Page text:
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The end of aging as we know it? | Science Says

While aging currently coincides with a myriad of chronic health conditions thanks to Dr. David Sinclair’s lab at Harvardage may soon really be just a number.

Yvonne Tang | Senior Graphic Artist

In their landmark paper “Loss of Epigenetic Information as a Cause of Mammalian Aging,” the Sinclair lab proposes a new theory of aging and a mechanism of action, along with evidence of effectively reversing it.

Sinclair’s information theory of aging argues that the loss of epigenetic information — rather than genetic mutation — is the primary driver of aging.  While genetic information is our actual DNA sequence – the code used to develop all aspects of our body – epigenetic information is what regulates how it is read, determining how much – or how little – of different proteins is made. Whereas genetic mutations directly alter the sequence of our DNA – our genetic code – epigenetic alterations are reversible and only affect how our body interprets the DNA.

Every cell in our body — with select exceptions — carries the entirety of our genetic code, but for our body to function we need different cells to “specialize” for specific functions. The epigenetic information on our DNA enables cells to differentiate from one another.

However, as the Sinclair Lab proposes, the specific process of aging results from a process called relocalization of chromatin modifier (RCM) which erodes epigenetic information, preventing our cells from reading DNA as intended. When this happens, our cells go through an identity crisis, becoming “ex-differentiated.”

RCM seems to happen during the normal repair process of DNA. The type of damage most linked to aging is double-stranded DNA breaks (DSBs). Considering this, the Sinclair lab derived a procedure to induce DSBs in mice cells without causing mutation, with the intent of inducing RCM. The system they derived, named ICE (inducible changes to the epigenome), is both incredibly complex and interesting. 

The Sinclair lab deployed a cocktail of proteins that create DSBs with fewer mutations than other damage-stimulating techniques. If epigenetic information is responsible for cellular aging, cells treated with ICE should be older— and this was exactly the case. ICE cells were 1.5 times epigenetically older than the control.

The Sinclair lab then moved to testing in vivo, with one group of mice receiving ICE treatment, and one group as a control. 10-months post-treatment, ICE mice showed many hallmark signs of aging, including unhealthy kidneys, gray, thinning hair and declined central nervous system function.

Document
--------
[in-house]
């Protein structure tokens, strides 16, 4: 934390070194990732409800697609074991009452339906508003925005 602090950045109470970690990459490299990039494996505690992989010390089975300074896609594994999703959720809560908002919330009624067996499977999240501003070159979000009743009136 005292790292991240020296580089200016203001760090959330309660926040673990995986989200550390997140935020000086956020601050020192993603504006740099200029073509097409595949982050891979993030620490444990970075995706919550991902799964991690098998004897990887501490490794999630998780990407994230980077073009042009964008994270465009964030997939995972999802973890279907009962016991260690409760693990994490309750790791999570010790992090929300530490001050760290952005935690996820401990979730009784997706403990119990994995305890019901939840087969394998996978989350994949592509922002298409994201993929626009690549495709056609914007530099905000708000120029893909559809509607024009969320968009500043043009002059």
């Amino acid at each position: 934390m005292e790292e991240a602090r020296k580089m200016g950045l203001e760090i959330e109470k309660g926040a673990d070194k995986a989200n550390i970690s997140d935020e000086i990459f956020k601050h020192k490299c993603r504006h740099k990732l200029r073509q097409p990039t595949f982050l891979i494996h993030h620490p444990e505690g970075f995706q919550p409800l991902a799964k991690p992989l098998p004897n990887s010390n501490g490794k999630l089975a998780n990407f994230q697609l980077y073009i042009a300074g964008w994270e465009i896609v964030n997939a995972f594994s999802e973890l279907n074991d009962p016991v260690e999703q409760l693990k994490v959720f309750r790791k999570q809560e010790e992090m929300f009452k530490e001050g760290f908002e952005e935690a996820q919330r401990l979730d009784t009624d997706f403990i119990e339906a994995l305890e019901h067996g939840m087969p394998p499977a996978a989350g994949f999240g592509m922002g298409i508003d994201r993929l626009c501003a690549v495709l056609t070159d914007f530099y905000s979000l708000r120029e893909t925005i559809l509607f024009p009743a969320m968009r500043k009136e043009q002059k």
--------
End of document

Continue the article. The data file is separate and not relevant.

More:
After 16 months the ICE mice overall had significantly less muscle mass than the control, and their remaining muscle was notably frail. ICE mice expressed very similar epigenetic changes to naturally aged mice, effectively having become biologically-elderly while being chronologically-young.

Most incredible is the fact that these changes are reversible! Sinclair’s team successfully reset the epigenetic changes in live mice using Yamanaka factors, proteins involved in the creation of stem cells, resulting in up to a 57% reversal of the aforementioned symptoms of biological aging. 

The findings from this paper certainly have the potential to revolutionize human healthspan and lifespan —  but if epigenetic age reversal ends up being successful in humans, there is clearly potential for a myriad of social benefits, but also significant environmental risks.

The most apparent benefit of this technique will be its ability to drastically improve the quality of life in old age. While modern medicine has made it possible for individuals to live well into their eighth, ninth, and even tenth decades, quality of life significantly deteriorates for most older individuals. Whether it be cognitive or physical impairment, the majority of elderly individuals, especially in the U.S., have some form of a chronic condition. 

The large majority of healthcare costs arise from the management of chronic illness, placing a significant financial burden on affected families. If age reversal technology is accessible, a significant portion of costly care for chronic illness will no longer be necessary. 

Subsequently, epigenetic age reversal, could also unintentionally prompt overpopulation, which puts a strain on Earth’s natural resources and worsens climate change. 

While it’s very hard to speculate, it is reasonable to assume that the increased lifespan and healthspan from reversing epigenetic age could generally encourage environmentally harmful practices like overconsumption and capitalism. 

Although the reduction in suffering for the elderly and their families would be an amazing social improvement, we must consider the detrimental impact this type of technology may have on our planet. I feel it is essential for the scientific community to first improve our ability to keep the environment healthy before we drastically expand human health and lifespan.

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One Comment

  1. This is such a great point and I definitely agree with you